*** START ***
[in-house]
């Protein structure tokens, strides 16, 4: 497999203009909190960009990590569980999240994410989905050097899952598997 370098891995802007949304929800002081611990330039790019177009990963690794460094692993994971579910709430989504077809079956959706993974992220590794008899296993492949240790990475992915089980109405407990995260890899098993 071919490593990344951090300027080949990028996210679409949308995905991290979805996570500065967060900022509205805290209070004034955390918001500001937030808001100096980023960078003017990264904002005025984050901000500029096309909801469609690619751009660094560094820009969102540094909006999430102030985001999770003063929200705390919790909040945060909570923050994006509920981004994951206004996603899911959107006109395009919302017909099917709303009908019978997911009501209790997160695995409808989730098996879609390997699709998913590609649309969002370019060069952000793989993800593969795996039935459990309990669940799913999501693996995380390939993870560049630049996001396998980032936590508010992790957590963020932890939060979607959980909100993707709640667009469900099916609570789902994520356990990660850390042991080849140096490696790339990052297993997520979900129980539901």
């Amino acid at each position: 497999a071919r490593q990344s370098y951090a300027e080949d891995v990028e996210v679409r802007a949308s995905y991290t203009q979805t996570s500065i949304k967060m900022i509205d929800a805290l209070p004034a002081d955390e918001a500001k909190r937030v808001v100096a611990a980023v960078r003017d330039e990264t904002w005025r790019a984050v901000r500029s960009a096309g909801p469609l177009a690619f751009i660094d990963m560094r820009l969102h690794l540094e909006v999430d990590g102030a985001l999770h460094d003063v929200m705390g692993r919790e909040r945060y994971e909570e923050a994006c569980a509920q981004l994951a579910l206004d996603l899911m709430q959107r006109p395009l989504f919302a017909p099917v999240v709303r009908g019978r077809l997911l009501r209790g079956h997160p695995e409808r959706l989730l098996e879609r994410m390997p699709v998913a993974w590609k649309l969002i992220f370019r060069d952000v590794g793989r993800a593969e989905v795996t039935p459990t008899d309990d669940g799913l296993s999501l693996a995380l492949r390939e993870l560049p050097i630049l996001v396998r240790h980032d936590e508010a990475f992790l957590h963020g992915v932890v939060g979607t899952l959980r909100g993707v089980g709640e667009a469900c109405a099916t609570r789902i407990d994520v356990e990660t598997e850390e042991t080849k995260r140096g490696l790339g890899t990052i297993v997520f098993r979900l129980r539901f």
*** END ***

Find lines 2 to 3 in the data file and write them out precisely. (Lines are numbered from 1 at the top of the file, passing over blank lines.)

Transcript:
């Protein structure tokens, strides 16, 4: 497999203009909190960009990590569980999240994410989905050097899952598997 370098891995802007949304929800002081611990330039790019177009990963690794460094692993994971579910709430989504077809079956959706993974992220590794008899296993492949240790990475992915089980109405407990995260890899098993 071919490593990344951090300027080949990028996210679409949308995905991290979805996570500065967060900022509205805290209070004034955390918001500001937030808001100096980023960078003017990264904002005025984050901000500029096309909801469609690619751009660094560094820009969102540094909006999430102030985001999770003063929200705390919790909040945060909570923050994006509920981004994951206004996603899911959107006109395009919302017909099917709303009908019978997911009501209790997160695995409808989730098996879609390997699709998913590609649309969002370019060069952000793989993800593969795996039935459990309990669940799913999501693996995380390939993870560049630049996001396998980032936590508010992790957590963020932890939060979607959980909100993707709640667009469900099916609570789902994520356990990660850390042991080849140096490696790339990052297993997520979900129980539901």
């Amino acid at each position: 497999a071919r490593q990344s370098y951090a300027e080949d891995v990028e996210v679409r802007a949308s995905y991290t203009q979805t996570s500065i949304k967060m900022i509205d929800a805290l209070p004034a002081d955390e918001a500001k909190r937030v808001v100096a611990a980023v960078r003017d330039e990264t904002w005025r790019a984050v901000r500029s960009a096309g909801p469609l177009a690619f751009i660094d990963m560094r820009l969102h690794l540094e909006v999430d990590g102030a985001l999770h460094d003063v929200m705390g692993r919790e909040r945060y994971e909570e923050a994006c569980a509920q981004l994951a579910l206004d996603l899911m709430q959107r006109p395009l989504f919302a017909p099917v999240v709303r009908g019978r077809l997911l009501r209790g079956h997160p695995e409808r959706l989730l098996e879609r994410m390997p699709v998913a993974w590609k649309l969002i992220f370019r060069d952000v590794g793989r993800a593969e989905v795996t039935p459990t008899d309990d669940g799913l296993s999501l693996a995380l492949r390939e993870l560049p050097i630049l996001v396998r240790h980032d936590e508010a990475f992790l957590h963020g992915v932890v939060g979607t899952l959980r909100g993707v089980g709640e667009a469900c109405a099916t609570r789902i407990d994520v356990e990660t598997e850390e042991t080849k995260r140096g490696l790339g890899t990052i297993v997520f098993r979900l129980r539901f």